Wemhoener is adamant that she only buys the highest quality ingredients, which becomes evident in the grilled mackerel, its oily flesh a pure distillation of the sea. Even easy comfort food dishes shine, like chicken prepared bulgogi style. White onions and the meat's sweet soy garlic marinade caramelize on the searing-hot cast-iron serving dish and form a sauce for the already flavorful chicken. The best part is the fond, or the little bits of browned meat, onion and sauce that forms at the bottom of the dish. I found myself scraping it off and using it as a condiment for the chicken.
- MABEL SUEN
- Bulgogi is a Korean BBQ dish featuring one pound of grilled thinly sliced prime ribeye beef marinated in savory or spicy sauce, served on a bed of onions.
Even a simple bulgolgi beef fried rice omelet dazzles down to its ketchup drizzle, a surprisingly welcome condiment that adds brightness. In fact, the only dish that proved less than impressive is the bulgolgi kimchi cheese dolsot. Unlike regular bibimbap, cooking it in a dolsot, or hot stone bowl, allows the rice to crisp at the bottom of the dish. It's a wonderful play on texture; what threw me off was the addition of what seemed like American cheese and iceberg lettuce, which enveloped all the other components in wilted goo. Asian Kitchen offers several other versions of bibimbap dolsot; order those instead.
Wemhoener is determined to not alienate Asian Kitchen's regulars; the still-flowing soju and excellent versions of Korean food the kitchen is preparing on her watch suggest there's no fear of that. However, it's her two Taiwanese additions to the menu that have made the once-sleepy restaurant a must-visit destination for other restaurateurs and scenesters.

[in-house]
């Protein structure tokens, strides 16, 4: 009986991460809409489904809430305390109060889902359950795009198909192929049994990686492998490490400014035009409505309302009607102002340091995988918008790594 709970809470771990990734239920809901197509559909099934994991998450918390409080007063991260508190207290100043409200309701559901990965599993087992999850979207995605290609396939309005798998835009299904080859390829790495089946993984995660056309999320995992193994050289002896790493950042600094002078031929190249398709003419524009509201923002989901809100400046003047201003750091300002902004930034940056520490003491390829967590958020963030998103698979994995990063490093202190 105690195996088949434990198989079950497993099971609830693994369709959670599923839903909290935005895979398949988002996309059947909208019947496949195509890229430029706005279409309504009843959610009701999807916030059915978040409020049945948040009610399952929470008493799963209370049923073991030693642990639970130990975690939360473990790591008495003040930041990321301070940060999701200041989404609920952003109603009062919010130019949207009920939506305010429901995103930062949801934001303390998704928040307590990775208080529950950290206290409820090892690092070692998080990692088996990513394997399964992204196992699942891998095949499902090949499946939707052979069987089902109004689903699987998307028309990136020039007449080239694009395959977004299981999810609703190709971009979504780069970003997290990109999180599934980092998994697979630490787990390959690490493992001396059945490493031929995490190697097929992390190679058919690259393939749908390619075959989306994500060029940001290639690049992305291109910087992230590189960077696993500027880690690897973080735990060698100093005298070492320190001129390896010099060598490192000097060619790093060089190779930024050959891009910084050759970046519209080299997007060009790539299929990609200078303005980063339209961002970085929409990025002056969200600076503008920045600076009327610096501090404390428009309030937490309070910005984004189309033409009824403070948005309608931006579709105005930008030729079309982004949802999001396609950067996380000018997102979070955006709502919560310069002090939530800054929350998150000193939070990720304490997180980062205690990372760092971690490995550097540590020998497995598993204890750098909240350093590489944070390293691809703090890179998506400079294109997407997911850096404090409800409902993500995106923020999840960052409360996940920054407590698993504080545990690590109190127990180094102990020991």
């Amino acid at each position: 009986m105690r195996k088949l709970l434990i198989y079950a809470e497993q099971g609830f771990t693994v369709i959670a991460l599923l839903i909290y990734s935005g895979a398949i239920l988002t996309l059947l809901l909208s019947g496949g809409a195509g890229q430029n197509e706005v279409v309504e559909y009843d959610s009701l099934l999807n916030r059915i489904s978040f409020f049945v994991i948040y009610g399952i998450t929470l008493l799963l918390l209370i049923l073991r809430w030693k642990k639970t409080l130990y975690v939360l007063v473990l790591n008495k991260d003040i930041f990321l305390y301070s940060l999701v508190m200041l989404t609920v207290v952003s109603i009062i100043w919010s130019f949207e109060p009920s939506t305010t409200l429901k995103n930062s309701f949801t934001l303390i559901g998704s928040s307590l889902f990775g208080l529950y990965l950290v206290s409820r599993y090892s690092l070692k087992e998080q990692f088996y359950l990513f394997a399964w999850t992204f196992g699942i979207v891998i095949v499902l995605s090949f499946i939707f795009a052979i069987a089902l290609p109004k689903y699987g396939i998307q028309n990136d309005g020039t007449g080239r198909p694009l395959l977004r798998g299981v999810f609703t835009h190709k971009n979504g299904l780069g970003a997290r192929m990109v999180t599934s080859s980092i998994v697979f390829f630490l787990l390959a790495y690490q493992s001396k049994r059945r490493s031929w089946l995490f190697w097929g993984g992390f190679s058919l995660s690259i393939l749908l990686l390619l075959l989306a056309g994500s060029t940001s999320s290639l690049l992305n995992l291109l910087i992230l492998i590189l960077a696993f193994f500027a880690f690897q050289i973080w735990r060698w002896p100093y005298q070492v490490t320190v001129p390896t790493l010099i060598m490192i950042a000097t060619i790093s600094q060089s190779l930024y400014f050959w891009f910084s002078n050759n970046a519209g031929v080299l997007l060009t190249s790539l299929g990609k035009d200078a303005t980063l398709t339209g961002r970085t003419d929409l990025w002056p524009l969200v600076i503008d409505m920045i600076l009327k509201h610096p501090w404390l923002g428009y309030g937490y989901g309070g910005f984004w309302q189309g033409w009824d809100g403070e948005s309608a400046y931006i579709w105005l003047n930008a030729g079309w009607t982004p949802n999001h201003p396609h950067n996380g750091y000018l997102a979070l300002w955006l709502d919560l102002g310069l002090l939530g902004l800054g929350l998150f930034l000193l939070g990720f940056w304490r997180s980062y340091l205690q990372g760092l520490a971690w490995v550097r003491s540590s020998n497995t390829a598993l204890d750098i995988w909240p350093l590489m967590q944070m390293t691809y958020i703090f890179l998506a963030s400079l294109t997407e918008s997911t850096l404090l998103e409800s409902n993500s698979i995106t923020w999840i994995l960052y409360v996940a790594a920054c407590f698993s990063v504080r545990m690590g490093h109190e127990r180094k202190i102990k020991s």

- MABEL SUEN
- Taiwanese dumplings are served with a soy dipping sauce.
The first are her Taiwanese dumplings. The wrappers are so delicate, they are like rippled ribbons of silk. The filling is no less extraordinary: Rather than using a ground version, Wemhoener minces her pork to give it a heartier texture, then cooks it in broth before mixing it with garlic and ginger. The result is a filling that is not quite as liquidy as a soup dumpling, but significantly juicier than most pork dumplings.
- MABEL SUEN
- Taiwanese hot pots come with tomato, taro, mushrooms, tofu and cabbage, served with your choice of meat, noodles and dipping sauce.
Wemhoener's Taiwanese-style hot pots are positively exquisite. An individual-sized pot of vegetable broth, teeming with enoki mushrooms, cabbage, tomatoes and squid balls, is placed on the table over a small burner; once it begins to simmer, you place whatever protein you've ordered — lamb, beef, pork or seafood — into the liquid to let it cook. The broth's flavor is delicate, but it intensifies as it reduces, giving off a different flavor with each serving. It's lovely without any added condiments, but that would mean missing Wemhoener's extraordinary "hot pot base," an umami bomb so deeply flavorful it's haunting. She says her secret is a shocking amount of garlic and fermented tofu, but its power is such, I'm convinced she's conjured some sort of magic. You're supposed to add it to your bowl after doling out your portion of hot pot, but I found myself dipping her dumplings into it, spooning it over my noodles and eventually foregoing any shame and just dipping my chopsticks into it and eating it straight.
Wemhoener relies on an executive chef and sous chef to prepare the Korean side of the menu, but the Taiwanese dishes are all her handiwork. It's a surprising amount of work considering she's not only running the busy restaurant but operating her reflexology and wellness center at the same time.
For now, she hasn't packaged the two experiences, though she insists that the best way to enjoy her hot pot is to head down to her spa first, then sit down for a meal feeling rejuvenated. I'm sure the treatments are wonderful, but they seem unnecessary — Wemhoener's food is all you need to energize mind, body and spirit.
- MABEL SUEN
- Located in University City.